Last updated: 19:47 / Wednesday, 5 March 2014
Macro trip by Robeco

The Shanghai Free Trade Zone Is Now a Focal Point for Financial and Economic Reforms

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The Shanghai Free Trade Zone Is Now a Focal Point for Financial and Economic Reforms

Victoria Mio - CIO China, Co-head Asia Pacific Equities and Fund Manager of Robeco Chinese Equities - came back from her last macro research trip to China with more confidence on cyclical recovery and reform momentum.

Different from Japan or Korea, which are small in comparison and urbanized very quickly, China remains relatively poor after 30 years of unprecedented growth. Although the coastal regions have reached an advanced stage in their development, the central/western regions are still underdeveloped. That provides a lot of room for growth. China is still an ‘adolescent’, yet to reach ‘adulthood’.

The Shanghai free-trade-zone pilot scheme was approved by the State Council on 22 August 2013. The most innovative part of the plan lies in promoting renewal in the financial sector and allowing market forces to work. Investors, points out Victoria Mio, are getting very excited by these new initiatives.

It is anticipated that the FTZ government may abolish many approval procedures and replace them with a registration process, and will allow foreign companies located in the FTZ to conduct currency conversion more freely. The FTZ may also be an important step for China to move towards joining the negotiation for a Trans Pacific Partnership (TPP), which requires all member countries to provide the same policy environment for companies, regardless of ownership. In this sense, the FTZ will lead China's next phase of economic liberalization to drive economic growth for many years to come. Once proven successful, it will be rolled out on a nationwide basis.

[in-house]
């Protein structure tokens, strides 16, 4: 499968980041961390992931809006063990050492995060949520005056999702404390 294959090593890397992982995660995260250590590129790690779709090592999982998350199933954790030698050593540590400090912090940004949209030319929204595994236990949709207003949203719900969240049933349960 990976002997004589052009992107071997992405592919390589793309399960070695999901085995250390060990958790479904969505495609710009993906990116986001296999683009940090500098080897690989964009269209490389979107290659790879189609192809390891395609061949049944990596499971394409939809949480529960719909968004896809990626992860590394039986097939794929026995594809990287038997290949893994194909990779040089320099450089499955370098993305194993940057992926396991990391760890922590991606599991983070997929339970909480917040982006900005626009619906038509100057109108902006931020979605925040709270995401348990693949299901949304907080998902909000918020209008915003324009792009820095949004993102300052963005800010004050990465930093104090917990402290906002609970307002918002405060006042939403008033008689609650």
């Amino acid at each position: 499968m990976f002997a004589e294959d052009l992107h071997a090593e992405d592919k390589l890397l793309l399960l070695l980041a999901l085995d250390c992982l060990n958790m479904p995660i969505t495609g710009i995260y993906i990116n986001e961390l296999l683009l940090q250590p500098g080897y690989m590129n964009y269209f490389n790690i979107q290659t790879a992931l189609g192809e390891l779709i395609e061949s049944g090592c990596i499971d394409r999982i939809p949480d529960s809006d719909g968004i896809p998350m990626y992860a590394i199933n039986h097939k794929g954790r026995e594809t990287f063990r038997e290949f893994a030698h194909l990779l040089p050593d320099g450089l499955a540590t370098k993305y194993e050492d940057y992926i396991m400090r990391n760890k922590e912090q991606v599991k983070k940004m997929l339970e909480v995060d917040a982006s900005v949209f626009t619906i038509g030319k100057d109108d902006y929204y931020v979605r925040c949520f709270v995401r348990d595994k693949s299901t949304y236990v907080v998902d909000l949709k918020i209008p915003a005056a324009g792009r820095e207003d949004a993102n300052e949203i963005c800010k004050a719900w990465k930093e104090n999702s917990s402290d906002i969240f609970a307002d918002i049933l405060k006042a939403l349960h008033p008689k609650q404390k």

Figure 1 shows the Shanghai Free Trade Zone, which includes A) Waigaoqiao Free Trade Zone, B) Pudong Airport Free Trade Zone and C) Yangshan Free Trade Port Area (land/harbor). The total area combined is 28.8 sq km, or 2.6% of Hong Kong (1,103 sq km) and 0.45% of Shanghai (6,340 sq km).

Pudong area in Shanghai

 

Given the new leadership’s reform initiatives, Robeco therefore focuses on the following major themes in the China portfolio:

1) Urbanization (intra-city transportation and property);

2) Alternative energy (natural-gas distribution and wind power);

3) Health-care reform (pharmaceutical);

4) Income growth and distribution (auto and household appliances);

5) Environmental protection (waste and air-pollution management);

6) Technology and innovation (Internet and social media);

7) Manufacturing upgrade (high-end-equipment manufacturers).

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